Drowning In Internet.
The lost producer.
My story is probably not unlike a lot of other creative kids who grew up around the era of the dot-com boom and a sense of promise about the internet. As we come up to the 20 year anniversary of Google, I’m reflecting on my own work choices and how the internet has affected them.
I don’t remember the first time I dialled up to the internet, I wish I did now as it marks a big occasion in the life of those who were around before ubiquitous access. What I do know is that it didn’t have a big impact on my school education. There were a few times we looked things up online, for better or worse, but mostly the computer was used for games and Encarta 98.
Following a passion for music and technology I went straight from school to a college studying music production, part of an early wave of people farmed into a new system of creative industry learning. The wild success of bands and producers in the 80’s and 90’s could now be taught as a curriculum, as formulaic as the music we produced.
I duly did my work, learned the craft and launched my career on the music scene full of potential. I joined a team of professional songwriters in 2001 and began my apprenticeship as a ‘tea-boy’ while I studied for my degree, hoping one day I would tell stories of my humble beginnings perhaps even to my own apprentices.
I was not a world class songwriter, but I had potential. In a ‘normal’ job I might have been considered a promising young employee bound for promotion. What followed though was not a glittering career path to a Grammy, but death by a thousand pin pricks. A decade of declining revenues starting with iTunes and finishing with Spotify fuelled an exodus of young hopefuls, which eventually included me. Smaller record labels folded and the big ones merged, it’s a story of supply and demand replicated across many creative industries.
While I still merrily bounded about the internet, full of wonder as each speed upgrade brought about mind-bending possibilities, the web was quietly prising apart the globe. Emerging from every crevice like an army of ants were billions of competitors quickly learning new software and skills, just like me.
As the creative supply rose, the price plummeted and all of us who had stood on our own small piece of land looking out eagerly to the sea of internet possibility, now found ourselves cut off by the rapidly rising tide. Soon we would all be swimming together desperately looking for any high ground, but finding very little.
So now here we are. All of us multi-skilled Producers, Photographers, Designers, Video Editors, Web Guys, Writers, Digital Marketers, Social Media Experts and everything else, grabbing on to whatever floats past in an attempt to stay above the water. Historically unparalleled access to global clients, but with exponentially more competitors that ever before, finding good value and long-term work is increasingly challenging.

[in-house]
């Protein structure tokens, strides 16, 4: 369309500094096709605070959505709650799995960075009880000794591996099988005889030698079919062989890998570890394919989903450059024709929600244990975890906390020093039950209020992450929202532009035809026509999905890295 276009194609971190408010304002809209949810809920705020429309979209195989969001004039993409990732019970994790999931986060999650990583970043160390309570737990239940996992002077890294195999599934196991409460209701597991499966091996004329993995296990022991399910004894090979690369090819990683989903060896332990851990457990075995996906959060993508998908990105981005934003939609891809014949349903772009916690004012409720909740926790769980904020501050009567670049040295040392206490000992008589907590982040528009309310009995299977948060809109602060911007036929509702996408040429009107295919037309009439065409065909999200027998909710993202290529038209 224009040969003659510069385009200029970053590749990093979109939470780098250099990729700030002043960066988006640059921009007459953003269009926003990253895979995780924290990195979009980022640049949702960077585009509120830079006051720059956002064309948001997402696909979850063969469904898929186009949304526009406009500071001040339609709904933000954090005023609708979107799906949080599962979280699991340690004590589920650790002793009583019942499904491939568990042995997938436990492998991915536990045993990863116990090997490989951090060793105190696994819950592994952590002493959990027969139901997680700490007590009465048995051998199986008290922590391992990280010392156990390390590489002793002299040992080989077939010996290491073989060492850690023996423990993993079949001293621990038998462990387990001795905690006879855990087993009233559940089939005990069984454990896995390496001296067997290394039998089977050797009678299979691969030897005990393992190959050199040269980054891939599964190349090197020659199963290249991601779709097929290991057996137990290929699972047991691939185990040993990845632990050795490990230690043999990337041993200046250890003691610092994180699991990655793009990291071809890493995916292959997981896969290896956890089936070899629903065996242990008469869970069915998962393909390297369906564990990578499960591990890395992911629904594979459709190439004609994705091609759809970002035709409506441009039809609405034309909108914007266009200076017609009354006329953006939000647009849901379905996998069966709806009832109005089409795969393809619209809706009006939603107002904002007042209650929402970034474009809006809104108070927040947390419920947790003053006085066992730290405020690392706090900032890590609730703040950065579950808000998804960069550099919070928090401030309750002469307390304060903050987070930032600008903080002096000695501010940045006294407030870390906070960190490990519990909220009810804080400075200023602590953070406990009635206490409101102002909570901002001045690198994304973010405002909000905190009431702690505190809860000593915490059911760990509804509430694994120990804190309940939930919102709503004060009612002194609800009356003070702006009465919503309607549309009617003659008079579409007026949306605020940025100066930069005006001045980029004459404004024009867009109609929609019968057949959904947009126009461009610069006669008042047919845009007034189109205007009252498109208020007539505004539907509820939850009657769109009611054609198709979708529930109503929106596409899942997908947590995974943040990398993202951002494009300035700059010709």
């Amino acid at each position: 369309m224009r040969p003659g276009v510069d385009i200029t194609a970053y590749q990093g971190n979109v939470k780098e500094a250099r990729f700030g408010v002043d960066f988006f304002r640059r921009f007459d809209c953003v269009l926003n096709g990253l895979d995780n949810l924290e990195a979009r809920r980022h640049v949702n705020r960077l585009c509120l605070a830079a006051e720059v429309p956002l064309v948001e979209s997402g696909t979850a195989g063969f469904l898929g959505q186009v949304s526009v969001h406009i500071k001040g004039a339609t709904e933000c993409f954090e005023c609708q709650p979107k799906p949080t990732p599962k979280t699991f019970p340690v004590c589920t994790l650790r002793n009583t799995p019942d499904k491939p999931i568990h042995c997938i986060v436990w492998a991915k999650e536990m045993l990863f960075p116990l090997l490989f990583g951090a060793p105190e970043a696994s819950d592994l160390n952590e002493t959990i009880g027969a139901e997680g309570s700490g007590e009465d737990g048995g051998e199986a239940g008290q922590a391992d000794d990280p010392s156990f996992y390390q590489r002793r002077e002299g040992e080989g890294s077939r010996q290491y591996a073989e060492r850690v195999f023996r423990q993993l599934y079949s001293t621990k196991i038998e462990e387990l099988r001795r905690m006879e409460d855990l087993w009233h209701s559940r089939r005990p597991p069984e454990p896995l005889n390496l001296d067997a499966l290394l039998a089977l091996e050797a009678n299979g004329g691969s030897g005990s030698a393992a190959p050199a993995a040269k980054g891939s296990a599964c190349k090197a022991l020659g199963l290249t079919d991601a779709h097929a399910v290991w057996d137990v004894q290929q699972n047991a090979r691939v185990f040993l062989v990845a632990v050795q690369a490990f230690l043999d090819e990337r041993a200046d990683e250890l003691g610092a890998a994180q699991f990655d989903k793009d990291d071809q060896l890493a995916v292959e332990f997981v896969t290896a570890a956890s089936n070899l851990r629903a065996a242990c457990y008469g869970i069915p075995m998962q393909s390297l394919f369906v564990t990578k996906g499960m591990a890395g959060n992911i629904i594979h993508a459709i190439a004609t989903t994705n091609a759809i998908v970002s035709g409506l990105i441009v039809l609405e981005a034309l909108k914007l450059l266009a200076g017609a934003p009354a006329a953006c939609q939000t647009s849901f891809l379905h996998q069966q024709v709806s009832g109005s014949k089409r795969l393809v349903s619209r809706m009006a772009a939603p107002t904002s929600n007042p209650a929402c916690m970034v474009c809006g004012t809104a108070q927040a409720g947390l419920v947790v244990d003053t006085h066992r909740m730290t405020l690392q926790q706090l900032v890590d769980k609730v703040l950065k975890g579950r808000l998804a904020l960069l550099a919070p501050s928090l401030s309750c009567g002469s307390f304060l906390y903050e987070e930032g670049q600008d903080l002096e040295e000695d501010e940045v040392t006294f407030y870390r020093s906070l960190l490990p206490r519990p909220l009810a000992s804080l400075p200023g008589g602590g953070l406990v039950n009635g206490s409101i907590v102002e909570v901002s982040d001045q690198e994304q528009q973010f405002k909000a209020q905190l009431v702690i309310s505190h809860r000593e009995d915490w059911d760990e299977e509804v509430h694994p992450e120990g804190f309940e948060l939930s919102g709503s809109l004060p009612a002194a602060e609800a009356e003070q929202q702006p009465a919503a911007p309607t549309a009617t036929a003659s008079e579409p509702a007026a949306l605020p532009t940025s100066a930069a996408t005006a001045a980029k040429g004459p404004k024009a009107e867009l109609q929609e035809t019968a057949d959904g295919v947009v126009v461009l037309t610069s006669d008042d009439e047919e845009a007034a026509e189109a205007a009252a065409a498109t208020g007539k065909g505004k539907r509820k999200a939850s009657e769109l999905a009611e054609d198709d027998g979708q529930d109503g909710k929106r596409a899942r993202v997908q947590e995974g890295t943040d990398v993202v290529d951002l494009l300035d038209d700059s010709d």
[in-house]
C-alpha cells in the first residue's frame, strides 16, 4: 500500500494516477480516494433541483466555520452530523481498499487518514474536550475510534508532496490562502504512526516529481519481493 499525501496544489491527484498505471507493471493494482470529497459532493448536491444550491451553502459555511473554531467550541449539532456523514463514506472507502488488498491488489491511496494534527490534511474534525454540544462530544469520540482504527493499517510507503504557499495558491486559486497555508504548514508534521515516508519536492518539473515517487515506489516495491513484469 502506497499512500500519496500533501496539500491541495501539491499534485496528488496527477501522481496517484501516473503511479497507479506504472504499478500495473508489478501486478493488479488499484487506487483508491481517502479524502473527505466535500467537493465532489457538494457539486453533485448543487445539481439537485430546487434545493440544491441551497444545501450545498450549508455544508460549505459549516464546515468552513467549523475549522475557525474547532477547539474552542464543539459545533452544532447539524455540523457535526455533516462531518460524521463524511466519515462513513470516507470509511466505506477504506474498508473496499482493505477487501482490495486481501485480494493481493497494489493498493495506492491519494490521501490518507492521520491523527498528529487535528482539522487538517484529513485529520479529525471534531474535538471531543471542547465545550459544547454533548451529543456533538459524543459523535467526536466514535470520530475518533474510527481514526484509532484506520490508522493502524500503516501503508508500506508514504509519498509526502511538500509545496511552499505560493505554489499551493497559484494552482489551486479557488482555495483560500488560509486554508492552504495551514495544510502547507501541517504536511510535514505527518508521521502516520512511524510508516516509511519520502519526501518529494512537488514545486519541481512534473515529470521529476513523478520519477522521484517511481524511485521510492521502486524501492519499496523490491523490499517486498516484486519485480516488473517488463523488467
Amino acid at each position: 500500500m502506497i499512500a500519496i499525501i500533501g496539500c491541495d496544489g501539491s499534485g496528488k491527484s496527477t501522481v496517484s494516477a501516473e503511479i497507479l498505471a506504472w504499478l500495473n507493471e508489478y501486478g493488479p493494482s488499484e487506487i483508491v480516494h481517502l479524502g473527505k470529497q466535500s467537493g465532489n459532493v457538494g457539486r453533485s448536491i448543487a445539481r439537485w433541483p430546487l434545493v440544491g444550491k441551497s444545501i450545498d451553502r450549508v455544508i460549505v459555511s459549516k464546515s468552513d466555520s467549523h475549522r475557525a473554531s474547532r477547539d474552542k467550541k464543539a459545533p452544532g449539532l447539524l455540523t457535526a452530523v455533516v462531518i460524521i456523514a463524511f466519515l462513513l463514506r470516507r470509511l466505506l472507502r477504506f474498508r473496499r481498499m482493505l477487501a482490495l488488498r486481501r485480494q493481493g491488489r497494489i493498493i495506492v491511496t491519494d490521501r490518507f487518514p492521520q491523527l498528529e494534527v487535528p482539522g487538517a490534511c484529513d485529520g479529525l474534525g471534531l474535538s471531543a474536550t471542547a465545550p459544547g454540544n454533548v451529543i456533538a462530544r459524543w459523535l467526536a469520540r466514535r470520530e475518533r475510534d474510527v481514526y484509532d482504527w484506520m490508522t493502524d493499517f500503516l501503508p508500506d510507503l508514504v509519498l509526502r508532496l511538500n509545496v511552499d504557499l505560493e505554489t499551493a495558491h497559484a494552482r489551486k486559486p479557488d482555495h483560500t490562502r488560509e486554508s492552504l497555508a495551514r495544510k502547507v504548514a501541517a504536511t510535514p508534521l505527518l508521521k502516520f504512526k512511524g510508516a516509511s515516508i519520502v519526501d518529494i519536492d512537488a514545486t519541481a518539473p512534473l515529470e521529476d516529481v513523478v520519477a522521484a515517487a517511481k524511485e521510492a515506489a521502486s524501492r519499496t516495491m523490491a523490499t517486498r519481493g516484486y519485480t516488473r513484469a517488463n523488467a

When I see others who have invested their whole working life into the internet and digital content, learning so many new professions in the process, I can’t help wondering what we are all doing. What is it that we’re hoping for? If it’s skills based promotion or pay rise, there isn’t one. In this business you have to be at your best just to get basic work. If it’s a long-term gamble on that ‘one big break’ then maybe we’d be better off in Vegas.
Like a lot of others I’ve ended up spending huge amounts of time indoors, sat in a chair, staring at a screen. It isn’t without consequences. I don’t think I’m the only one that’s starting to look longingly out of the window again and wondering how to get there. Very occasionally, on a great job, we get to share a photo of us in an exotic location with our laptop living the dream, but in general we are slave to our own creative passions and accompanying technical equipment which resides very much inside. Ubiquitous technology has driven a price war in the creative industries and the result is a mad and cut-throat fight for jobs — in front of a screen.
But technology hasn’t ruined it for us and we weren’t unlucky. We were tempted into these industries precisely because technology got cheap enough for us to have a go. We should be pleased that we get to swim in the warm waters of the internet in the first place, after all, the world really is at out fingertips for the first time. If we need to add a new string to the bow we instantly source some free tutorials, scour some forums, buy some inexpensive equipment and…voila, we can amend the business card.
It is by all accounts a very exciting time to learn anything. If this is a global moment of creativity we should be thankful for the chance to freely learn and compete at all.
Perhaps though, the time is coming when should start getting organised; as a disparate group of creative content producers we have no representation, no union, no code of conduct, no price guidelines and no idea who we all are.
After all, we have become digital labourers. We are the workers of the web. Like a man with a van, when content needs building and organising, we can do it. It’s skilled, hard work and it pays ok, but it is what it is.
Doing creative work using technology is something I love doing, but it’s taken time to correctly value different opportunities. I have grown up alongside the internet and consider it a gift, but as I move into my third decade on the web I’m also more aware of the potential weight that it can carry.
I hope by putting this post out that I might resonate with a few of my fellow sea-fairing creatives and maybe spark an idea or two about the future and where we all go from here.
Feel free to comment or get in touch anytime.